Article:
Feeds

Israeli futurologist predicts terror horror

Run for the hills

Secure remote control for conventional and virtual desktops

Western nations have less than 20 years to prepare for the next generation of terror threats, according to Dr Yair Sharan, director of Tel Aviv University's Interdisciplinary Centre for Technology Analysis and Forecasting.

These could consist of suicide bombers remote-controlled by brain-chip implants and carrying nano-technology cluster bombs, or biological compounds for which there is no antidote.

It is hard to imagine how we are supposed to prepare for such a future, but Sharan, who presented his dire predictions to an audience of spook industry bigwigs last week, has some idea about what the US and its allies should do about it.

"Europe is naive with its love of privacy," he told The Register. "It's the weak point in the chain."

The spook industry is already doing its best to prepare for the worst, and gaining a sense of history about what it is doing.

Sharan's take on geopolitics can only put wind in their sails: "Why should we be more worried about death today?" he said at the Royal United Services Institute conference on Homeland Security last week.

We get a better-educated class of terrorists these days, he told the conference, while sci/tech advances can quickly find their way into irresponsible hands, or "proliferate" through the forces of globalisation. Not only that, technology is always smaller and cheaper, making it inevitable that bad people are going to get their hands on some bad-ass weaponry.

Most bizarre of all his predictions is "the recruitment of huge numbers of suicidal candidates - human bombs - by mind control techniques".

Brain chip implants could create a more obedient servant than conventional techniques like hypnosis: "Imagine that this suicide bomber is remote controlled and cannot give up, even if he wants," warned Sharan.

This might be some way off, though - Sharan estimated it would be more than 10 years. Within five years, however, we might be faced with terrorists armed with powerful new explosives delivered by robot. Even remote controlled toys might be used to deliver dangerous payloads into crowded places like supermarkets, he said.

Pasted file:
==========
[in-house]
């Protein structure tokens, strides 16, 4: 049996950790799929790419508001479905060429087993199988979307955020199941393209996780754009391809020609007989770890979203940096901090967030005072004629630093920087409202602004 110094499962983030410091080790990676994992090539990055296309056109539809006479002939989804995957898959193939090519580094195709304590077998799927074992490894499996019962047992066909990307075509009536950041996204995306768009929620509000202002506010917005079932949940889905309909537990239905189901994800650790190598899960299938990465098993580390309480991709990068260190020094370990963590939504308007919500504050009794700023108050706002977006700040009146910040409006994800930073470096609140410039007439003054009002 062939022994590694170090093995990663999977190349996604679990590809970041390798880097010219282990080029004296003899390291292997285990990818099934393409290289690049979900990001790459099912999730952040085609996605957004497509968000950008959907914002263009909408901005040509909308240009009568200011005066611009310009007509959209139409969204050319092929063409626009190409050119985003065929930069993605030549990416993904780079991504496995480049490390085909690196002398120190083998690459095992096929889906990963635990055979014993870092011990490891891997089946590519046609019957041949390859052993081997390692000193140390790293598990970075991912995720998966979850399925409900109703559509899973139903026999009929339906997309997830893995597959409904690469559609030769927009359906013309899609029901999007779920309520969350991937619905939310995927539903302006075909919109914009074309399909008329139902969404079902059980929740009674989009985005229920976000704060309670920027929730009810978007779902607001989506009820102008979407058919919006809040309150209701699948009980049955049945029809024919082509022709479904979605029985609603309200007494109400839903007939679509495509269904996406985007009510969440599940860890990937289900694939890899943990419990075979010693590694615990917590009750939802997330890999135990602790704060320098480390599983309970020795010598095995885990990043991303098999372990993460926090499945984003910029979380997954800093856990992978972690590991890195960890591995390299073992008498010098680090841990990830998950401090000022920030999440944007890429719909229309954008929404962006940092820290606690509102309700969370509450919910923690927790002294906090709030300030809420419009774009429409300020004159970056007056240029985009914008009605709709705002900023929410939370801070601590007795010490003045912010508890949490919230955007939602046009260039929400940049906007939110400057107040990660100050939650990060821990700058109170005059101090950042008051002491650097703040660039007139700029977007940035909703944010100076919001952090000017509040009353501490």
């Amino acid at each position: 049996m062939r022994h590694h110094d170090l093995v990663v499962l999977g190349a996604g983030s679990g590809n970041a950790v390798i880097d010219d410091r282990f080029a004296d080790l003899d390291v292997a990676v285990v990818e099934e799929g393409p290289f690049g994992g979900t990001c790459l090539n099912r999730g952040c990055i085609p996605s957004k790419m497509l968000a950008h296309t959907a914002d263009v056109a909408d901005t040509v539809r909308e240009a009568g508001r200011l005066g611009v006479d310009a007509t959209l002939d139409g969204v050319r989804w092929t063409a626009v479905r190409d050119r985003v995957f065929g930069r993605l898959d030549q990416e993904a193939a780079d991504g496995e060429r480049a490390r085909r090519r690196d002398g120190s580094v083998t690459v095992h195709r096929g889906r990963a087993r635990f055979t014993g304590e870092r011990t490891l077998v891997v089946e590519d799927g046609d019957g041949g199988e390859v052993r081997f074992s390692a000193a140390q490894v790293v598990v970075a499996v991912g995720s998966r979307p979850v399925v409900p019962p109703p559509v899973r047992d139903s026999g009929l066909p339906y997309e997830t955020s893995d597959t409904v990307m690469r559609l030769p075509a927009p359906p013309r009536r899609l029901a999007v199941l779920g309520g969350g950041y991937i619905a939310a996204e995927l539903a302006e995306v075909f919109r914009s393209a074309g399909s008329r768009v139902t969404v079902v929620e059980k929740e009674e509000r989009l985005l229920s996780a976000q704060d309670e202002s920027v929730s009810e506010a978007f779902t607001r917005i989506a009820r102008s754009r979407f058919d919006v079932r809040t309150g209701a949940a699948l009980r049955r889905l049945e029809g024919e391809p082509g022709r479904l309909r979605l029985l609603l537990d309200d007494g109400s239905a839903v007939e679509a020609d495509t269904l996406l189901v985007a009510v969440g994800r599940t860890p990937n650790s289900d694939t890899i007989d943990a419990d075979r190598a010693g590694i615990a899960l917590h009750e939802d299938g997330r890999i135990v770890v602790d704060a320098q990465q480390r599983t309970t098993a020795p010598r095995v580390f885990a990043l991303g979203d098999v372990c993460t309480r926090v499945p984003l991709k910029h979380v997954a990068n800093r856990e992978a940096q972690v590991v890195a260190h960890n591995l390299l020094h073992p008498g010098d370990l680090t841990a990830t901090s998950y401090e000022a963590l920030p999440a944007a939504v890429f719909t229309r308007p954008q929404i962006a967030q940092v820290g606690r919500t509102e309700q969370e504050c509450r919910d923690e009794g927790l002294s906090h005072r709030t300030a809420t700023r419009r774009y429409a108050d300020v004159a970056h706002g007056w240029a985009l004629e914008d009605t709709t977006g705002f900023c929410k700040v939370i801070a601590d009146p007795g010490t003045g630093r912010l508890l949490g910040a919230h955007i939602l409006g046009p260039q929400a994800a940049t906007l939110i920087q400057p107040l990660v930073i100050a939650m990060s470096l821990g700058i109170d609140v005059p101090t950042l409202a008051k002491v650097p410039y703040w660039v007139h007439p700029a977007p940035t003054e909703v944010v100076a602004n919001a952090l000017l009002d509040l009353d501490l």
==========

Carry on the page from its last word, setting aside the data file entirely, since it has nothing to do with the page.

Some of these payloads, also conceivably within five years, would be constructed using radical nanotechnology that could produce something called the MOAB, or Mother of All Bombs. Nanotechnology, which is made using components one billionth of a metre across, might also give terrorists the means to release malicious nanobots into people's bloodstreams.

Terrorists might also get their hands on new biotechnology that could give them powerful new weapons. "Imagine anthrax that would stand against antibiotics," he said. "It's possible to do that - to build a new kind of anthrax that would be resistant. It was done by Russia - the knowledge is there and might fall into the hands of terrorists."

Sharan said we should also worry about terrorists getting their hands on cluster bombs. Now where might they have got that idea? ®

Intelligent flash storage arrays

More from The Register

next story
Scrapping the Human Rights Act: What about privacy and freedom of expression?
Justice minister's attack to destroy ability to challenge state
WHY did Sunday Mirror stoop to slurping selfies for smut sting?
Tabloid splashes, MP resigns - but there's a BIG copyright issue here
Hey Brit taxpayers. You just spent £4m on Central London ‘innovation playground’
Catapult me a Mojito, I feel an Digital Innovation coming on
Google hits back at 'Dear Rupert' over search dominance claims
Choc Factory sniffs: 'We're not pirate-lovers - also, you publish The Sun'
EU to accuse Ireland of giving Apple an overly peachy tax deal – report
Probe expected to say single-digit rate was unlawful
Inequality increasing? BOLLOCKS! You heard me: 'Screw the 1%'
There's morality and then there's economics ...
While you queued for an iPhone 6, Apple's Cook sold shares worth $35m
Right before the stock took a 3.8% dive amid bent and broken mobe drama
EU probes Google’s Android omerta again: Talk now, or else
Spill those Android secrets, or we’ll fine you
prev story

Whitepapers

Forging a new future with identity relationship management
Learn about ForgeRock's next generation IRM platform and how it is designed to empower CEOS's and enterprises to engage with consumers.
Storage capacity and performance optimization at Mizuno USA
Mizuno USA turn to Tegile storage technology to solve both their SAN and backup issues.
The next step in data security
With recent increased privacy concerns and computers becoming more powerful, the chance of hackers being able to crack smaller-sized RSA keys increases.
Security for virtualized datacentres
Legacy security solutions are inefficient due to the architectural differences between physical and virtual environments.
A strategic approach to identity relationship management
ForgeRock commissioned Forrester to evaluate companies’ IAM practices and requirements when it comes to customer-facing scenarios versus employee-facing ones.